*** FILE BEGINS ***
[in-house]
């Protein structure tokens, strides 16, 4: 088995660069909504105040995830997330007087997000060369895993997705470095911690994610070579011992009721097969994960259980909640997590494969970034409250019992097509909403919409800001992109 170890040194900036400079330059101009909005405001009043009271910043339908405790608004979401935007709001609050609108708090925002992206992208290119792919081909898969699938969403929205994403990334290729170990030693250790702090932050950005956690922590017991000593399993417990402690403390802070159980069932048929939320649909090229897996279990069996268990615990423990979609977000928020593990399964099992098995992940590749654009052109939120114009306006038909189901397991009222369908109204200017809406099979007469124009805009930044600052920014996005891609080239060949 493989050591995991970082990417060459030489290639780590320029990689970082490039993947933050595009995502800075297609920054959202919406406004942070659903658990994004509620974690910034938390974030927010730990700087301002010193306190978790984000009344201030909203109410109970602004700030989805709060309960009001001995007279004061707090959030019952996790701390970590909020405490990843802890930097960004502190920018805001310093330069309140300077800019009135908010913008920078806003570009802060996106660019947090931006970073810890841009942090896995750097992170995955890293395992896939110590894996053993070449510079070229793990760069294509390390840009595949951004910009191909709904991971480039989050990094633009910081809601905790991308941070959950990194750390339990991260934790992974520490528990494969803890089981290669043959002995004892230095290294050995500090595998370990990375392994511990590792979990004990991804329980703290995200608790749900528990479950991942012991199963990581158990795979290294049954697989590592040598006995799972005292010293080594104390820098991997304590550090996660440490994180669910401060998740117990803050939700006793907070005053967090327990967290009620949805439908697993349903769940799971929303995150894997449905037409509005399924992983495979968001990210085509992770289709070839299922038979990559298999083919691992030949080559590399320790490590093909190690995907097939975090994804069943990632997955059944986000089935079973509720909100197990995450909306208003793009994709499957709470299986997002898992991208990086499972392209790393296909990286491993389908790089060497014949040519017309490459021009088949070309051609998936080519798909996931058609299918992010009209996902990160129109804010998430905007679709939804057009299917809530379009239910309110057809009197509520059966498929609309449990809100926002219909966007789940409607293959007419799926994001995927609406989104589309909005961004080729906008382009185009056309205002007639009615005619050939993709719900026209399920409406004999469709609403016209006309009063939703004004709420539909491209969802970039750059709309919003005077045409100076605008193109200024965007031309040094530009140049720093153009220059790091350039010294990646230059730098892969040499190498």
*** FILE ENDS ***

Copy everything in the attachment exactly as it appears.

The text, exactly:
[in-house]
């Protein structure tokens, strides 16, 4: 088995660069909504105040995830997330007087997000060369895993997705470095911690994610070579011992009721097969994960259980909640997590494969970034409250019992097509909403919409800001992109 170890040194900036400079330059101009909005405001009043009271910043339908405790608004979401935007709001609050609108708090925002992206992208290119792919081909898969699938969403929205994403990334290729170990030693250790702090932050950005956690922590017991000593399993417990402690403390802070159980069932048929939320649909090229897996279990069996268990615990423990979609977000928020593990399964099992098995992940590749654009052109939120114009306006038909189901397991009222369908109204200017809406099979007469124009805009930044600052920014996005891609080239060949 493989050591995991970082990417060459030489290639780590320029990689970082490039993947933050595009995502800075297609920054959202919406406004942070659903658990994004509620974690910034938390974030927010730990700087301002010193306190978790984000009344201030909203109410109970602004700030989805709060309960009001001995007279004061707090959030019952996790701390970590909020405490990843802890930097960004502190920018805001310093330069309140300077800019009135908010913008920078806003570009802060996106660019947090931006970073810890841009942090896995750097992170995955890293395992896939110590894996053993070449510079070229793990760069294509390390840009595949951004910009191909709904991971480039989050990094633009910081809601905790991308941070959950990194750390339990991260934790992974520490528990494969803890089981290669043959002995004892230095290294050995500090595998370990990375392994511990590792979990004990991804329980703290995200608790749900528990479950991942012991199963990581158990795979290294049954697989590592040598006995799972005292010293080594104390820098991997304590550090996660440490994180669910401060998740117990803050939700006793907070005053967090327990967290009620949805439908697993349903769940799971929303995150894997449905037409509005399924992983495979968001990210085509992770289709070839299922038979990559298999083919691992030949080559590399320790490590093909190690995907097939975090994804069943990632997955059944986000089935079973509720909100197990995450909306208003793009994709499957709470299986997002898992991208990086499972392209790393296909990286491993389908790089060497014949040519017309490459021009088949070309051609998936080519798909996931058609299918992010009209996902990160129109804010998430905007679709939804057009299917809530379009239910309110057809009197509520059966498929609309449990809100926002219909966007789940409607293959007419799926994001995927609406989104589309909005961004080729906008382009185009056309205002007639009615005619050939993709719900026209399920409406004999469709609403016209006309009063939703004004709420539909491209969802970039750059709309919003005077045409100076605008193109200024965007031309040094530009140049720093153009220059790091350039010294990646230059730098892969040499190498």